I never read Jennifer Niven’s novel All The Bright Places. I’m also typically not one to watch adaptations of YA novels, such as the case here. So with those caveats out of the way, let me start by stating how pleasant a surprise this was for me. The movie has beautiful ups and tragic downs. It spans the full emotional terrain and is much more than just a teen movie. To be fair, I love teen movies, but the ones I adore appeal to more than just teenagers. This film fits into that category. It ranks with the best of John Hughes in likeability as well as relatability.
All The Bright Places starts out with Violet Markey (Elle Fanning) standing on a bridge, looking as though she’s about to jump. Justice Smith’s Finch (actually Theodore Finch but he goes by his surname) is running by but stops to ask Violet what she’s doing. He gets her down from the bridge, and so begins an unlikely friendship. Unlikely because Violet is one of the “cool kids,” and Finch is a “freak.” Violet’s friends warn her about Finch, and she cools to him for a bit until he convinces her to be his partner in a school project.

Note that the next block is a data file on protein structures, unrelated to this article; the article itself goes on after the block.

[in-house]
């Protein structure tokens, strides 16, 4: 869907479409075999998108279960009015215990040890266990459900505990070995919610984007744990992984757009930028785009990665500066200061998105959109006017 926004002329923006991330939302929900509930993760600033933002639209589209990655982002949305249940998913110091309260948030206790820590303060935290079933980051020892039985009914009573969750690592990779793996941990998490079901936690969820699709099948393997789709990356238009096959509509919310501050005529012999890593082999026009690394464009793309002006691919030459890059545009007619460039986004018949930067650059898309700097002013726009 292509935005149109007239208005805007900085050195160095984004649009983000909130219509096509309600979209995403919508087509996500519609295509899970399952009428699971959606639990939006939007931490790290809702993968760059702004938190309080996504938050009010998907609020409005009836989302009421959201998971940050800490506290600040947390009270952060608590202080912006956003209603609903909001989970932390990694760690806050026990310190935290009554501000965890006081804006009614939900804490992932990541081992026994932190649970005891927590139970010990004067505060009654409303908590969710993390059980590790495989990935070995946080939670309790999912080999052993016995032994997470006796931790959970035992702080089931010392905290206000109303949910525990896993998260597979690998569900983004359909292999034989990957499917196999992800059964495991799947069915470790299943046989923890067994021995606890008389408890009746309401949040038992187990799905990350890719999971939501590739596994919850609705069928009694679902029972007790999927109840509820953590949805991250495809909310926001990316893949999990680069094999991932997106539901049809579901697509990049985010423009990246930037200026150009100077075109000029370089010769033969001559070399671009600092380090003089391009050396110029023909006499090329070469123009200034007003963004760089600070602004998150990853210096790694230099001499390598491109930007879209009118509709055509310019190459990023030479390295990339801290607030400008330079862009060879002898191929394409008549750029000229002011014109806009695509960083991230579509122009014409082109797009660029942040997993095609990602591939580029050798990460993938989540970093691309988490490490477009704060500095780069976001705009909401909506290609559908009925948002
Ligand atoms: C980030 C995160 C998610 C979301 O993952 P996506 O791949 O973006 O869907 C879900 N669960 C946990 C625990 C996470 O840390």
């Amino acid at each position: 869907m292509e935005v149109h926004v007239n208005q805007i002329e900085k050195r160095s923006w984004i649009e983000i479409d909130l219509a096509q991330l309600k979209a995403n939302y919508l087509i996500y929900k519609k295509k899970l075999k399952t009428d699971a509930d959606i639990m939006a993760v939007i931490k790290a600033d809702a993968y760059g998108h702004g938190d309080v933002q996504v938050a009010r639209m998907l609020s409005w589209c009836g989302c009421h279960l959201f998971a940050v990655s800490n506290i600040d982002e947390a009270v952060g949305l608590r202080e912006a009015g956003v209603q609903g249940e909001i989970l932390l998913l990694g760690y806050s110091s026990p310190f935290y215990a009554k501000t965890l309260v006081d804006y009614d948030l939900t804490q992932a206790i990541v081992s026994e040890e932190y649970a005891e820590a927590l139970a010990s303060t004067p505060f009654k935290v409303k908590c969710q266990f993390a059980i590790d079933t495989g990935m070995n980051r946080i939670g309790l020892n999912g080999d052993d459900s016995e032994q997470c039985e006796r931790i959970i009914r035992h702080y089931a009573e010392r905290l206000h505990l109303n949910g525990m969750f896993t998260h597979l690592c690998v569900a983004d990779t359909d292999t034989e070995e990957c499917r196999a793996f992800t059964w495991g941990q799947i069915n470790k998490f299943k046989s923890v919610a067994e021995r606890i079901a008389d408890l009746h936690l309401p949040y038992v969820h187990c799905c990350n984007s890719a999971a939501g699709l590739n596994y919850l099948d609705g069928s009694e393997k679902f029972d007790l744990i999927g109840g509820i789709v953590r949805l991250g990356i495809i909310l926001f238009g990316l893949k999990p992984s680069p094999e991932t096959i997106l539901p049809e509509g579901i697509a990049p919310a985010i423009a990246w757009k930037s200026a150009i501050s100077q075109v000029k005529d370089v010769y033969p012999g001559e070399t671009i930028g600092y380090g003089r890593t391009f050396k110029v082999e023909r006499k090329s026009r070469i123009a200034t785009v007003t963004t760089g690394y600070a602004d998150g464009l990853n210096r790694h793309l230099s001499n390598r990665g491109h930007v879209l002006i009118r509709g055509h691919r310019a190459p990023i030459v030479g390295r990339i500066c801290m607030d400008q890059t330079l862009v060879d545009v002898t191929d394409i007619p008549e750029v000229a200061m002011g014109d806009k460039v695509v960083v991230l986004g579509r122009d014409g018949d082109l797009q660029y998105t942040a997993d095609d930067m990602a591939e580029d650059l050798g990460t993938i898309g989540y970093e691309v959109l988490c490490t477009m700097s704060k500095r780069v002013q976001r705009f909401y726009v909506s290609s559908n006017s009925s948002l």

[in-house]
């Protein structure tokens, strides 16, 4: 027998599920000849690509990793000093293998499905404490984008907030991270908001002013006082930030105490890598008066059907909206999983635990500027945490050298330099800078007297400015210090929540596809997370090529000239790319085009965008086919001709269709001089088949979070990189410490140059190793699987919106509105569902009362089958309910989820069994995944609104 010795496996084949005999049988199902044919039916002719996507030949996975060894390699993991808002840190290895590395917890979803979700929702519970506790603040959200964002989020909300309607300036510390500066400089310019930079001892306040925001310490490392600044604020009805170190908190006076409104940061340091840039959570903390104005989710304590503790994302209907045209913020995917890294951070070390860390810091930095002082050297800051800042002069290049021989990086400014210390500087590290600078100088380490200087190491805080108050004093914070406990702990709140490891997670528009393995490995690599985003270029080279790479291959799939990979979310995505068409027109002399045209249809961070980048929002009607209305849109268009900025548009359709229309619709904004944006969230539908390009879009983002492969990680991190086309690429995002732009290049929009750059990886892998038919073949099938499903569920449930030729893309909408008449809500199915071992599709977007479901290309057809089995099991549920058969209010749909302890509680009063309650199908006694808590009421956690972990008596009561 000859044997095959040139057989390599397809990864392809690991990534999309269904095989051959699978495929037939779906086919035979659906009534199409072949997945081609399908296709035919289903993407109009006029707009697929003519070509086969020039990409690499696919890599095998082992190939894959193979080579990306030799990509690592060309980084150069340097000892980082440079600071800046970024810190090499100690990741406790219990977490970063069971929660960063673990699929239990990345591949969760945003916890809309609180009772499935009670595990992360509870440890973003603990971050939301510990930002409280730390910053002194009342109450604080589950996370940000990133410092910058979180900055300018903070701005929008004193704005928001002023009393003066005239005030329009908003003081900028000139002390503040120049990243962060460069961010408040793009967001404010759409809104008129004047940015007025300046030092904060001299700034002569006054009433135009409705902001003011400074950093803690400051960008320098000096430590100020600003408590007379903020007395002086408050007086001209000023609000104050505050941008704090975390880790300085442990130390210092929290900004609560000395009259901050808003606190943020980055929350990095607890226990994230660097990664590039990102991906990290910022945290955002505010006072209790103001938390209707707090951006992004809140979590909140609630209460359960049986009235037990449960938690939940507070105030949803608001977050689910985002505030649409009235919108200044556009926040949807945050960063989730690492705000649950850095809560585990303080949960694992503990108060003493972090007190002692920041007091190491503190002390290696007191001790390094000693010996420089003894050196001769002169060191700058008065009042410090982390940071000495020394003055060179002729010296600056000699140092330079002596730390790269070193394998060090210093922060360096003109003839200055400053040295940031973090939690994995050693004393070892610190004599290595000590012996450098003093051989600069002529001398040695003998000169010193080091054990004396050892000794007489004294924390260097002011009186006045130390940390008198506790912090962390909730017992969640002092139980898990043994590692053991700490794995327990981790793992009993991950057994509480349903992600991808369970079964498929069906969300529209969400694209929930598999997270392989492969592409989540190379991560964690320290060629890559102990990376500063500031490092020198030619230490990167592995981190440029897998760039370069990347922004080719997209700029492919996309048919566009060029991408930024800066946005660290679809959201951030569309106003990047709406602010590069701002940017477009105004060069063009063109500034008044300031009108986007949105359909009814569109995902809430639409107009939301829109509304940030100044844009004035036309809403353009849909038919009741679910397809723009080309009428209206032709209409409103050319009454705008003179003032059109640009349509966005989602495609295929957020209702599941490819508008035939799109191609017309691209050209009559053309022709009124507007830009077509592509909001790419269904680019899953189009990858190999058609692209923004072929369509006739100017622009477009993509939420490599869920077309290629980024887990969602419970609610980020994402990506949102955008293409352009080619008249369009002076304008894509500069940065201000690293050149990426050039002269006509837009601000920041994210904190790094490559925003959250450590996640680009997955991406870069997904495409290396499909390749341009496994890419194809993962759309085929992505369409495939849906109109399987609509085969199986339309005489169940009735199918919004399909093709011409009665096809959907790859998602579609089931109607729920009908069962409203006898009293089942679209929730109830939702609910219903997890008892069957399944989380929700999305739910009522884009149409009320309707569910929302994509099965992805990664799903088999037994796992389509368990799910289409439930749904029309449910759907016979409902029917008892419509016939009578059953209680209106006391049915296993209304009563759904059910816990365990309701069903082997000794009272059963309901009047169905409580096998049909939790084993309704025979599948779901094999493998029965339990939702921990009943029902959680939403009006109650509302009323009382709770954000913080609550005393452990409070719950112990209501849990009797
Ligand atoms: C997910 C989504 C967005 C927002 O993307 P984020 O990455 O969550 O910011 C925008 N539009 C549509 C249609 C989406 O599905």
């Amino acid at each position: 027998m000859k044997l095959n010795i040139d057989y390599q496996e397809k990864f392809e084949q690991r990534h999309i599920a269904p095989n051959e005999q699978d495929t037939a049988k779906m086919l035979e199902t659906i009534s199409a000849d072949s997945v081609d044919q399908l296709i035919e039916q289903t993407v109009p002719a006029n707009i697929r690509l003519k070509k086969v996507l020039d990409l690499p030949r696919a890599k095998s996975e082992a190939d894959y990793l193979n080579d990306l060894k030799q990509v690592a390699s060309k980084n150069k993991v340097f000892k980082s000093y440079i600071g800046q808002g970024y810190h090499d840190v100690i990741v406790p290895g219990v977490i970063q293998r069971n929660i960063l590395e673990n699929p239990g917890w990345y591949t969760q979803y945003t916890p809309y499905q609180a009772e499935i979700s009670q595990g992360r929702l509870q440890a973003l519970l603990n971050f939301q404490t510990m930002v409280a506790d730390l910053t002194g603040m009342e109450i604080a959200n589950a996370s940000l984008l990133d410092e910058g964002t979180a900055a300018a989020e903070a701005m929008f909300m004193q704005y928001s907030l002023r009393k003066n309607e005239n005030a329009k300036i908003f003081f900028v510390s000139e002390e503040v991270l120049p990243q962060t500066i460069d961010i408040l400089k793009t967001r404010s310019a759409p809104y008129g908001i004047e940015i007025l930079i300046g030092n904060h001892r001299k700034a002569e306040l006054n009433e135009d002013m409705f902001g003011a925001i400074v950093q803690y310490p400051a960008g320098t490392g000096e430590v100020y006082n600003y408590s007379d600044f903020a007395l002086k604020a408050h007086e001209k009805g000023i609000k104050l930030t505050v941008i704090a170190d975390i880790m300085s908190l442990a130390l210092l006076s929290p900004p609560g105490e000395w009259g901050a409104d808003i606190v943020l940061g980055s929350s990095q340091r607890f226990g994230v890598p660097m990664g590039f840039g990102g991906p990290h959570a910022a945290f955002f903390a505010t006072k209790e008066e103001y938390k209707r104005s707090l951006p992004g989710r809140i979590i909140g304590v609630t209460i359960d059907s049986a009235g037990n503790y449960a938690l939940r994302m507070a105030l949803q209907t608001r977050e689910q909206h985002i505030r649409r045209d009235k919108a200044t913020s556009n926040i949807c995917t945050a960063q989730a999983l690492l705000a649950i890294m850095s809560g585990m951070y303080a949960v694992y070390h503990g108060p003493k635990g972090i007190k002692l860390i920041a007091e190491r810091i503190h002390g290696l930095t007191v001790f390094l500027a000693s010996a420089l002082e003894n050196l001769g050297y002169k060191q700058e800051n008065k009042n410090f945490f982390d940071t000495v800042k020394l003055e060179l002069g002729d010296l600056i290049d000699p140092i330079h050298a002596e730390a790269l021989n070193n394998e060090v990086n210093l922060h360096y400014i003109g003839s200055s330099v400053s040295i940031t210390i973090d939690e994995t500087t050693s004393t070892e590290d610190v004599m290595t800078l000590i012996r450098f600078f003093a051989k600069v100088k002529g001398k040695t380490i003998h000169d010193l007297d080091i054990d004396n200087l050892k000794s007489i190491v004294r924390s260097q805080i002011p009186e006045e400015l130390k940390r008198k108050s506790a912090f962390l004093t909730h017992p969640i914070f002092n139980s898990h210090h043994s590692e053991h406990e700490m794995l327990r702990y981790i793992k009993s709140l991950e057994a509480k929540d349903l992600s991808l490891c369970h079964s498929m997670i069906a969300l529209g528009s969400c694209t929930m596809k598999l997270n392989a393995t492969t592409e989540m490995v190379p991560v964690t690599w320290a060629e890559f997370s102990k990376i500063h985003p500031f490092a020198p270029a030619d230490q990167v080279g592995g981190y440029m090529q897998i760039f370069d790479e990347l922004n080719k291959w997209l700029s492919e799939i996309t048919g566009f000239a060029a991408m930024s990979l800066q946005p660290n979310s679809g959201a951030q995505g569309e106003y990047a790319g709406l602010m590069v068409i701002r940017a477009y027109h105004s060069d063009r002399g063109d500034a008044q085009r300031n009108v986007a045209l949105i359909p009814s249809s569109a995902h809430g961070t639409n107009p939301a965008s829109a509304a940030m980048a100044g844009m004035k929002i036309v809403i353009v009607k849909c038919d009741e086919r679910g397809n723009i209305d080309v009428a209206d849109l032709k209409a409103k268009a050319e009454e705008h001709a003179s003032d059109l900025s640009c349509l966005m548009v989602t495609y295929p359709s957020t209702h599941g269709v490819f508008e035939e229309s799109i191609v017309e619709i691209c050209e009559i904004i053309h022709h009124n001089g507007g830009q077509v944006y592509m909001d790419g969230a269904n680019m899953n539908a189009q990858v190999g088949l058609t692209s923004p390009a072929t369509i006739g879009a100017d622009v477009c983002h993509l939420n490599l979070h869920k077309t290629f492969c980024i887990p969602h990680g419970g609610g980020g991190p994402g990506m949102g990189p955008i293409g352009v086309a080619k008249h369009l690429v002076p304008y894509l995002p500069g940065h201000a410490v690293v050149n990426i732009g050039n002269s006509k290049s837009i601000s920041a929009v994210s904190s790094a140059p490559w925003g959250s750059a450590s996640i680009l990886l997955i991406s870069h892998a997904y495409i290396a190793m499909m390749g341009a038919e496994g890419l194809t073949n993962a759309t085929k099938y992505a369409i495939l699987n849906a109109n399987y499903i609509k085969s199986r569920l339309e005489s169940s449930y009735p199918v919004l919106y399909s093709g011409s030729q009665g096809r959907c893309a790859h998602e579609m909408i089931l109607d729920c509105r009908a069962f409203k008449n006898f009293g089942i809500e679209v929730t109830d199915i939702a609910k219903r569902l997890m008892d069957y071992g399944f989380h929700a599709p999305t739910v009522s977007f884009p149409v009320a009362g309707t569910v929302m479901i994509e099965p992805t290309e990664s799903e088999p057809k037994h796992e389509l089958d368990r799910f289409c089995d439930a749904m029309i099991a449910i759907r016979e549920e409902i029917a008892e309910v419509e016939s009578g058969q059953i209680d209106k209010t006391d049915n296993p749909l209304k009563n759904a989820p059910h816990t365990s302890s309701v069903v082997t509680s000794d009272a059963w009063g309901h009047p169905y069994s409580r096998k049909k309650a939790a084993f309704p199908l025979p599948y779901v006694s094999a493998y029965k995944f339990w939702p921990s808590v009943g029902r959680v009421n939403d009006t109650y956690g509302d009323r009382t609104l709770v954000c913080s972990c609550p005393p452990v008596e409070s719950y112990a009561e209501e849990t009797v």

“Violet and Finch eventually begin dating, and Violet tries to help Finch feel better like he did for her.”
The project entails that the partners wander through their fine state of Indiana and find two places they love and then report on it. Finch takes Violet to places she never would’ve found or seen on her own. A few examples include a tree with a bunch of shoes thrown over the limbs, a cool graffiti wall, and a secret lake in the middle of the forest.
We find out pretty early on that Violet’s sister died in a car accident less than a year prior. Violet’s having a hard time adjusting to life without her. Finch helps her through one of the toughest periods, but Violet doesn’t see Finch’s own problems with depression. He also has a terrible history of abuse from his father. Violet and Finch eventually begin dating, and Violet tries to help Finch feel better like he did for her.
"…explores some dark themes in the brightest way possible."